Beautiful stonework hides the modern prefabricated pizza oven “engine” inside
Wood-fired brick ovens and pizza have been with us since the dawn of civilization. Both have been discovered in the excavations of virtually every ancient civilization, with the brick oven reaching its modern form in ancient Rome. The brick ovens uncovered in ancient Pompeii are in wonderful shape, and could start baking today with only minor renovations. The shops themselves resembled modern pizzerias, with granite counters, and a salad bar featuring both hot and cold foods and drinks to accompany the pizza. It makes you think there is little new under the sun.
Medieval brick ovens can be found throughout Europe, often with little variation from the original Roman round, domed oven chamber and front vent design. In northern Europe, the ovens tended to be larger and the property of the local Lord—who owned both the oven and the heat inside it, and would charge the serfs for baking their bread. In Italy, where the feudal system took a less firm grip, the ovens tended to be owned by individual families and were smaller—which is the foundation for Italy’s modern pizza oven industry. Round ovens built from brick, and even local stone, have been built in Italy seemingly forever. Virtually every Tuscan farmhouse has, or had, an original brick or stone oven, and many are still being used today.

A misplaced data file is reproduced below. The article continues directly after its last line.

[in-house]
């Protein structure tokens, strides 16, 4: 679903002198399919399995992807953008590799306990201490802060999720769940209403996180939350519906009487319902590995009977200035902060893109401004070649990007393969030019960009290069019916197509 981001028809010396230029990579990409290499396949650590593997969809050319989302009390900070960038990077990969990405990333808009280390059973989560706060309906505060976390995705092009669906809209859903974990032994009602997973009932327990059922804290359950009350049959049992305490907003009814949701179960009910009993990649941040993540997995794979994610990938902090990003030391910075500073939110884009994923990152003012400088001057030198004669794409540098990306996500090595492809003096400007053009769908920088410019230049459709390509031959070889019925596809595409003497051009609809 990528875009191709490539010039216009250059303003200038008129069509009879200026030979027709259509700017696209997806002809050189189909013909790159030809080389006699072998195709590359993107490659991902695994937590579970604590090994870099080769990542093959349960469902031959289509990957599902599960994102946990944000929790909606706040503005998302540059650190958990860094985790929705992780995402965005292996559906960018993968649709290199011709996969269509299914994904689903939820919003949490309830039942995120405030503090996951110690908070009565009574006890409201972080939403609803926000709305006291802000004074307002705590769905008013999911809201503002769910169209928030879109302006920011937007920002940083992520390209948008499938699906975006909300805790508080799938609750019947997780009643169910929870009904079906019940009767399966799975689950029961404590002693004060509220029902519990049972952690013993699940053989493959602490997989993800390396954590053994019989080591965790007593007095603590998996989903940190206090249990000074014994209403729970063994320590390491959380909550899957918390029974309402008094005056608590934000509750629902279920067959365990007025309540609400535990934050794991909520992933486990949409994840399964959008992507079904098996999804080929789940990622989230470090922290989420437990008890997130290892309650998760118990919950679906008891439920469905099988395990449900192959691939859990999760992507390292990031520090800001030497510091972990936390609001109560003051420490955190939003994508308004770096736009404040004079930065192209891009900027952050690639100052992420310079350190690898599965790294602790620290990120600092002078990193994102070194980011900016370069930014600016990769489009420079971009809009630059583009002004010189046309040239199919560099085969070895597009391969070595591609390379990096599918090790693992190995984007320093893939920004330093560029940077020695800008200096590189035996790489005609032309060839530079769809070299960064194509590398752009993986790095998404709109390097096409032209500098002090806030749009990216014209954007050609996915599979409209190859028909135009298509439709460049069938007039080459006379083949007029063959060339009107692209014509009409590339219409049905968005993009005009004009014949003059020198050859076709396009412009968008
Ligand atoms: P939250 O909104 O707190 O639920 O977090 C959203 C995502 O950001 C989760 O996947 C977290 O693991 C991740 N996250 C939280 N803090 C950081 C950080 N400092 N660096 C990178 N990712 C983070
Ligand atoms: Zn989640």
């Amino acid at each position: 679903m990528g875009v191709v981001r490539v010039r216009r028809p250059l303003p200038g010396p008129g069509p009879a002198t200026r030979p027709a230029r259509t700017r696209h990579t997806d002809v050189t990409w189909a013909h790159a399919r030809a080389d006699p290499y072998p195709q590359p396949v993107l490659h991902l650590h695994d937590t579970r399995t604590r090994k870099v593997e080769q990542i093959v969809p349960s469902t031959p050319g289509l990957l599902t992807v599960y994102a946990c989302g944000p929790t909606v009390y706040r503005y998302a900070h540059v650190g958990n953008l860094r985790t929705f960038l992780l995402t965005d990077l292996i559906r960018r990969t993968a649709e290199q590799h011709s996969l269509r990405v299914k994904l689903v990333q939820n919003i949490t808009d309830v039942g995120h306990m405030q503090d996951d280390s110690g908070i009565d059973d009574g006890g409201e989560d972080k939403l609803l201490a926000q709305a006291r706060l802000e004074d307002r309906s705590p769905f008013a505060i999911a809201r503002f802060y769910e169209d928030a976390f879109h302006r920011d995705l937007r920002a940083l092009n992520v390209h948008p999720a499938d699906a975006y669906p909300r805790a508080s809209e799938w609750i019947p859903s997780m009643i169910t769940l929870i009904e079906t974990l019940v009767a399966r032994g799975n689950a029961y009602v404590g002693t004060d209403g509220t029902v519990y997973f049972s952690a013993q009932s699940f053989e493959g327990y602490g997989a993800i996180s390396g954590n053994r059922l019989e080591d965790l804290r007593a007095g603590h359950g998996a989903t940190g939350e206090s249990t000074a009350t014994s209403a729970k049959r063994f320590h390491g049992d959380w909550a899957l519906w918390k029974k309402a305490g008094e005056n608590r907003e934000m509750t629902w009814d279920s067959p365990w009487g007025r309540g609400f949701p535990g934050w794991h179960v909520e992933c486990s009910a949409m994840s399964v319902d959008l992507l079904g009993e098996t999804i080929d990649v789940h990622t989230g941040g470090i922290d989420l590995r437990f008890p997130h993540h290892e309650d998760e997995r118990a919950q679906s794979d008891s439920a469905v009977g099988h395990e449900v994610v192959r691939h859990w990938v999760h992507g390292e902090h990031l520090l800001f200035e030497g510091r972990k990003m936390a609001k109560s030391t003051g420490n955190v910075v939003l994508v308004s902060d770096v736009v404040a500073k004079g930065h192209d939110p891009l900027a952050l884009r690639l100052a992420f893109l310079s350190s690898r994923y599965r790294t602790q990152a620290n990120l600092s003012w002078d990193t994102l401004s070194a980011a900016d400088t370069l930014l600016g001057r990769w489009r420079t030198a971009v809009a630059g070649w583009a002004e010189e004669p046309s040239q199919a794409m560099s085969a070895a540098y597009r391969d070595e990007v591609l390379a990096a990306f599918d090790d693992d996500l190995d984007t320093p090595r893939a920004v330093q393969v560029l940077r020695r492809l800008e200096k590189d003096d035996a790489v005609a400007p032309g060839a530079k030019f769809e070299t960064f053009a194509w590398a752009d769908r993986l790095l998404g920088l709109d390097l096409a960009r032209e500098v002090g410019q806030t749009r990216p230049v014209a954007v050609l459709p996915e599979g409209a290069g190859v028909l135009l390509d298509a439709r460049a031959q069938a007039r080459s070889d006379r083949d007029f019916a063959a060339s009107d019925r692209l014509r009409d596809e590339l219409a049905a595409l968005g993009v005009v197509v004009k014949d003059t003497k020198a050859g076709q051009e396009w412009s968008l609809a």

The different cooking requirements between a commercial bakery and pizzeria or homeowner created a split in brick oven design in the 18th century. The French, or Scottish oven, also known as a White Oven, features a low barrel vault, rectangular footprint and separate firing chamber below the cooking chamber. These ovens are efficient at cooking large volumes of bread and are still used throughout Europe.
Prefabricated ovens and stoves were created in Victorian England during the industrial revolution, and signaled the use of metal for oven construction—a development that nearly killed the refractory oven for home use.
The prefabricated refractory pizza oven was created in Italy around the turn of the century, and it took off in Italy in the 1970s, with a renaissance of brick oven cooking. Following the modernization of Italy in the aftermath of the second world war, and acceptance of the electric “American Oven”, a large number of families began rediscovering the pleasure of wood-fired cooking, along with the recipes and techniques that their grandparents passed down to them.
The next development in pizza oven design appeared in the 1990s, with the creation of modern refractory and insulating materials. These high-tech composites reduce oven heat-up time from 2-3 hours to about 45 minutes and have excellent heat holding characteristics.
The final step in the evolution came with the mainstream use of modern ceramic insulation, which made pizza oven installation faster, easier, and less expensive than ever before. Today, every Forno Bravo comes with complete, 100% ceramic insulation.
For the homeowner and restaurant owner, whether you are in the U.S., Britain, Europe or Asia, these wonderful ovens give you the opportunity to enjoy one of the finest cooking experiences in the world.